Katharine Hepburn in 'Sylvia Scarlett'
Hepburn plays the title character, a con artist who masquerades as a boy to stay one step ahead of the cops in this cross-dressing comedy from 1935. Believe it or not, the joke at the time was that Kate looked better as a boy. This was years before the pioneer of androgynous style became the iconic strong, modern woman.
Julie Andrews in 'Victor/Victoria'
Julie Andrews plays Victoria Grant, a straight woman impersonating a gay man who's a female impersonator in this 1982 musical-comedy. James Garner plays a macho straight guy who falls in love with the woman behind the man behind the woman. But all this needs to be sorted out. It doesn't help that the macho man has a gay bodyguard who pretends to be straight until he sees his boss in bed with—oh, never mind.
Cate Blanchett in 'I'm Not There'
In this loopy Bob Dylan biopic from 2007, the storied musician is played by six different actors, including Blanchett as the avatar for Dylan's shocking decision to go electric. Though some critics blasted the movie's unconventional structure, Blanchett shines as the defiant folk singer turned rocker. Director Todd Haynes reportedly chose a woman to play that phase of Dylan's career for its sheer, surprising otherness.
Marlene Dietrich in 'Morocco'
Before Madonna and Britney Spears even thought to be born, there was Marlene as Amy Jolly, in full tux and top hat, wreathed in smoke, kissing a girl after performing "Give Me the Man Who Does Things" in French. This was Dietrich's first scene in her first American movie (in pre-Code 1930), and the classy androgynous getup became her signature look.
Gwyneth Paltrow in 'Shakespeare in Love'
In this 1998 rom-com, Paltrow is Lady Viola, the muse who shakes William Shakespeare (Joseph Fiennes) out of his creative block to write "Romeo and Juliet." That Viola gets close to her crush by masquerading as a boy to win the role of Romeo in the play's embryonic form ("Romeo and Ethel, The Pirate's Daughter") isn't much of a stretch: Back in the day, it was taboo for a woman to be on stage, or even to love the theater.
Glenn Close in 'Albert Nobbs'
Close is the producer as well as the star of this 2011 film, about a woman who disguised herself as a man in 19th-century Dublin. The story is pretty bleak: Albert Nobbs lives imprisoned in the starched uniform of a hotel butler in a society that permits even less freedom for women, all for the dream of saving enough money to open a tobacco shop.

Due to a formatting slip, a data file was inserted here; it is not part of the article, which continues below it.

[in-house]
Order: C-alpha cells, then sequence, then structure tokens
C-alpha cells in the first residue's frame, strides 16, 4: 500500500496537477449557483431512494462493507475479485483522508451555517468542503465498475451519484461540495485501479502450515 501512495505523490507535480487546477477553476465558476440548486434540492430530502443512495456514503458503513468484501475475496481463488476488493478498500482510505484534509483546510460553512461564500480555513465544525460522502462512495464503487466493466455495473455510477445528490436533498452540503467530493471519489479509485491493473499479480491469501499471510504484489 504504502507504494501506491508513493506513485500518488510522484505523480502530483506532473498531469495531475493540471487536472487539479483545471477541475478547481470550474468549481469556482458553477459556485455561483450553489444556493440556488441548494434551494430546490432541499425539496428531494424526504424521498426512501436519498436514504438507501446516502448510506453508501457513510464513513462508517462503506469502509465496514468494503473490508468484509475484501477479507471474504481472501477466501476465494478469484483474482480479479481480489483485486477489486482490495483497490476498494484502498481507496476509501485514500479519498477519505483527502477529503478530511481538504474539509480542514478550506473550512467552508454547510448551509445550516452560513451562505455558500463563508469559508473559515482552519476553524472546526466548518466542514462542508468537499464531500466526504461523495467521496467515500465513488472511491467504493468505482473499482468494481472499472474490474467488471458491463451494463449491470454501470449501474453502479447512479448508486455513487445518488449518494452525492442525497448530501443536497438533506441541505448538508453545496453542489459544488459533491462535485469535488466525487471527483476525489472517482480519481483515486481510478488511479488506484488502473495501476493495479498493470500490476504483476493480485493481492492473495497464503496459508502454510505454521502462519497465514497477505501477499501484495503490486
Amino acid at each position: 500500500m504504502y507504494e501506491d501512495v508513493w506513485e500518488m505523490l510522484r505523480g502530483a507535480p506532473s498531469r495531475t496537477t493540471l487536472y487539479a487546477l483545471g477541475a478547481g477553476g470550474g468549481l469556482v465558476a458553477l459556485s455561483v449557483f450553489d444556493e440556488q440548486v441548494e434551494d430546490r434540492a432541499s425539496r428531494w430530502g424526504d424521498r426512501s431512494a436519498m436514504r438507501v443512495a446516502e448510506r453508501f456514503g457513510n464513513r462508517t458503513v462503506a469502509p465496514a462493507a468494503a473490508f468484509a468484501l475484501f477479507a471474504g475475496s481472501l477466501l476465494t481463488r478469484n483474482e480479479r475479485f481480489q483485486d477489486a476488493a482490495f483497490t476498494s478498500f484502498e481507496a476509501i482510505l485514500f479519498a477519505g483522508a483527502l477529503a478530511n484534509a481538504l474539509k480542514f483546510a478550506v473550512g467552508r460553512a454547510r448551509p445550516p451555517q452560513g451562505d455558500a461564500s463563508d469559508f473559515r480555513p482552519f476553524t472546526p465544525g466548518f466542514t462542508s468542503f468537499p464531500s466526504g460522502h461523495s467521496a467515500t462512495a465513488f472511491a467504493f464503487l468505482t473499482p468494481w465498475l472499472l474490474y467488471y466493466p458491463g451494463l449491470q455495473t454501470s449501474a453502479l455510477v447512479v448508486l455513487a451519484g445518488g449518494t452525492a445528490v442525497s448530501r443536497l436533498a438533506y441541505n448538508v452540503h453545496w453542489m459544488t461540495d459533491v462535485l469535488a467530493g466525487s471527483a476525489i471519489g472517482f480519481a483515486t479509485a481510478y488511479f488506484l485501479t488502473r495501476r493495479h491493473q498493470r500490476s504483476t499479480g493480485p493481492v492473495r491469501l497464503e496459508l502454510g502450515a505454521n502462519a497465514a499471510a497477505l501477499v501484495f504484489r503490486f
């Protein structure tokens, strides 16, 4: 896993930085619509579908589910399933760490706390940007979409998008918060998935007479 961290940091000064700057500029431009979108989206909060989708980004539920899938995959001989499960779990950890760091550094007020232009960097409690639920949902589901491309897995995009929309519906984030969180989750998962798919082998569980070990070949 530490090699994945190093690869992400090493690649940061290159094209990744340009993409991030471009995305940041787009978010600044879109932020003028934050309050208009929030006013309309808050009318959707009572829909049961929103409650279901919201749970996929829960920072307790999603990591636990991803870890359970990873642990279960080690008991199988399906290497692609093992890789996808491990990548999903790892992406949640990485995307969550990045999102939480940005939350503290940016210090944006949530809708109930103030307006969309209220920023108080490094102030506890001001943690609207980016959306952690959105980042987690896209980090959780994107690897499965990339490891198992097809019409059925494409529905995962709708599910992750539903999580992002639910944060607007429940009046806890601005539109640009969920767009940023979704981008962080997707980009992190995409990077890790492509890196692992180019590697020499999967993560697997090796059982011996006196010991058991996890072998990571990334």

Jeanne Moreau in 'Jules and Jim'
Francois Truffaut's 1962 New Wave classic focuses on a love triangle involving Jules (Oskar Werner), Jim (Henri Serre) and Catherine (Jeanne Moreau), the woman they both love. Exuberant and playful, Moreau runs away with the movie—particularly when she dresses as a man and races her two lovers across a bridge, in one of the most famous tracking shots ever.
Linda Hunt in 'The Year of Living Dangerously'
Diminutive, gravelly voiced Linda Hunt won an Oscar for playing Billy Kwan, a biracial male dwarf who befriends a journalist (Mel Gibson) in Jakarta during the overthrow of its president. To audition for the role, Hunt wore a hairpiece and a fake mustache. When the 1982 film went into production, she cut her hair short, dyed it black, shaved her eyebrows and wore padding around her midsection to disguise her female form.
Barbra Streisand in 'Yentl'
To fulfill her dream of becoming a Talmudic scholar, Yentl Mendel (Streisand) adopts the dress and manner of a man and the name of her brother Anshel. At a yeshiva, she falls for her study partner, Avigdor (Mandy Patinkin), only to draw romantic interest from Hadass (Amy Irving), who is Avigdor's ex-fiancée (don't ask). Isaac Bashevis Singer, who wrote the story on which the 1983 movie is based, hated the adaptation.
Gloria Swanson in 'Sunset Blvd.'
Billy Wilder's 1950 look at the price of Hollywood fame includes a scene in which faded star Norma Desmond (Gloria Swanson) impersonates Charlie Chaplin—complete with bowler, spinning cane and crooked mustache—for struggling screenwriter Joe Gillis (William Holden). Lighthearted on the surface, the brief Chaplin bit entombs Norma in the silent-film era, and that of course is the reason she has been forgotten.
Salma Hayek in 'Frida'
Salma Hayek stars as Frida Kahlo in this 2002 biopic, dancing the tango with a woman (the Mexican painter was openly bisexual) and showing up for her sister's wedding photo dressed as a man. In one memorable scene, following a separation from fellow artist Diego Rivera, she is shown in a gray suit, drinking straight from a bottle, then slashing off her hair with scissors.
Hilary Swank in 'Boys Don't Cry'
Swank won an Oscar for dramatizing the life and hate-murder of trans man Brandon Teena, bringing attention to an issue that is now emerging in the mainstream. Her commitment to the 1999 role was so strong that the actress lived as a man for over a month before filming began—bound breasts, rolled-up socks in her pants and all—and refused to let the cast see her out of costume.
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